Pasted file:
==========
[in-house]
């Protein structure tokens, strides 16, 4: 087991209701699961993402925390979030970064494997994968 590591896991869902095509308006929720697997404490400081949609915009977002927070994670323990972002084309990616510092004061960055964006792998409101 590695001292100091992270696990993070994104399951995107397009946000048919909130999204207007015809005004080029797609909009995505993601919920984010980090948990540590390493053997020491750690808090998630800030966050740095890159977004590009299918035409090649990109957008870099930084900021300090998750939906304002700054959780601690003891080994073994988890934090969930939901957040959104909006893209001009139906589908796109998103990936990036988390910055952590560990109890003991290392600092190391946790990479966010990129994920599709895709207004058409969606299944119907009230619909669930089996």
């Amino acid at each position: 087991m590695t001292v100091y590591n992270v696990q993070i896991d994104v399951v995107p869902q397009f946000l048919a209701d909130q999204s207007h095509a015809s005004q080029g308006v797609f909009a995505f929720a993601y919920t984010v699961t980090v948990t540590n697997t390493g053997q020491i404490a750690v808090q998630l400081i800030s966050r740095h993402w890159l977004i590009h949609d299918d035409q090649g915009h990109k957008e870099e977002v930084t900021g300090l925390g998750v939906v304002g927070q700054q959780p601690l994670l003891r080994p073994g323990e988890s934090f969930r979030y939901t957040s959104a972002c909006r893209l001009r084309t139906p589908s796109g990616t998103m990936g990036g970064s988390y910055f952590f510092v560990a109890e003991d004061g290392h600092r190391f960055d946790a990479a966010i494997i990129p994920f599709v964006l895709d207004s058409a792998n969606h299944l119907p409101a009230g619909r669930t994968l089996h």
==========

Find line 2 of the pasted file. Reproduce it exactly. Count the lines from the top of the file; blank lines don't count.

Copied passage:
């Protein structure tokens, strides 16, 4: 087991209701699961993402925390979030970064494997994968 590591896991869902095509308006929720697997404490400081949609915009977002927070994670323990972002084309990616510092004061960055964006792998409101 590695001292100091992270696990993070994104399951995107397009946000048919909130999204207007015809005004080029797609909009995505993601919920984010980090948990540590390493053997020491750690808090998630800030966050740095890159977004590009299918035409090649990109957008870099930084900021300090998750939906304002700054959780601690003891080994073994988890934090969930939901957040959104909006893209001009139906589908796109998103990936990036988390910055952590560990109890003991290392600092190391946790990479966010990129994920599709895709207004058409969606299944119907009230619909669930089996």